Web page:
Age in the Welfare State

Age in the Welfare State Author Julia Lynch
ISBN-10 9781139454957
Release 2006-06-05
Pages
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This book asks why some countries devote the lion's share of their social policy resources to the elderly, while others have a more balanced repertoire of social spending. Far from being the outcome of demands for welfare spending by powerful age-based groups in society, the 'age' of welfare is an unintended consequence of the way that social programs are set up. The way that politicians use welfare state spending to compete for votes, along either programmatic or particularistic lines, locks these early institutional choices into place. So while society is changing - aging, divorcing, moving in and out of the labor force over the life course in new ways - social policies do not evolve to catch up. The result, in occupational welfare states like Italy, the United States, and Japan, is social spending that favors the elderly and leaves working-aged adults and children largely to fend for themselves.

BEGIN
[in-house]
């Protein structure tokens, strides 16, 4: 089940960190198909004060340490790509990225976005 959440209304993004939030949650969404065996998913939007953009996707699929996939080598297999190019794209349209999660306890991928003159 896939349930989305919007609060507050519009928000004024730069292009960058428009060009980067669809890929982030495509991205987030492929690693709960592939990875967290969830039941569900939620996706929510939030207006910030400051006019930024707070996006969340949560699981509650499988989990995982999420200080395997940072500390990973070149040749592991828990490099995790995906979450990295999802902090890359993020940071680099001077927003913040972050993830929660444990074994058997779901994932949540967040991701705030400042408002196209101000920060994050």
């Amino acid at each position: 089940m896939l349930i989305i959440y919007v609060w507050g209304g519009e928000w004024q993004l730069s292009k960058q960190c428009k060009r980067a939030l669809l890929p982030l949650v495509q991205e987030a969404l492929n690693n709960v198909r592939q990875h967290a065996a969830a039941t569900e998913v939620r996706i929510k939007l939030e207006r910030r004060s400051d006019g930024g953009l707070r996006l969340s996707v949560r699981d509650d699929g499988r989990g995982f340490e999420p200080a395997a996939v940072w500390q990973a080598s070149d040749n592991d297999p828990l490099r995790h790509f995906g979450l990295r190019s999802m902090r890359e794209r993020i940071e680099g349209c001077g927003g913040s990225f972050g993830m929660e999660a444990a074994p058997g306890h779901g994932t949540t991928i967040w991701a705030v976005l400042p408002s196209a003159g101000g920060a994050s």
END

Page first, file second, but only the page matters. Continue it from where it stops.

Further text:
Explaining Institutional Change

Explaining Institutional Change Author James Mahoney
ISBN-10 9780521118835
Release 2010
Pages 236
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The essays in this book contribute to emerging debates in political science and sociology on institutional change, providing a theoretical framework and empirical applications.



Colonialism and Postcolonial Development

Colonialism and Postcolonial Development Author James Mahoney
ISBN-10 9781139483889
Release 2010-02-15
Pages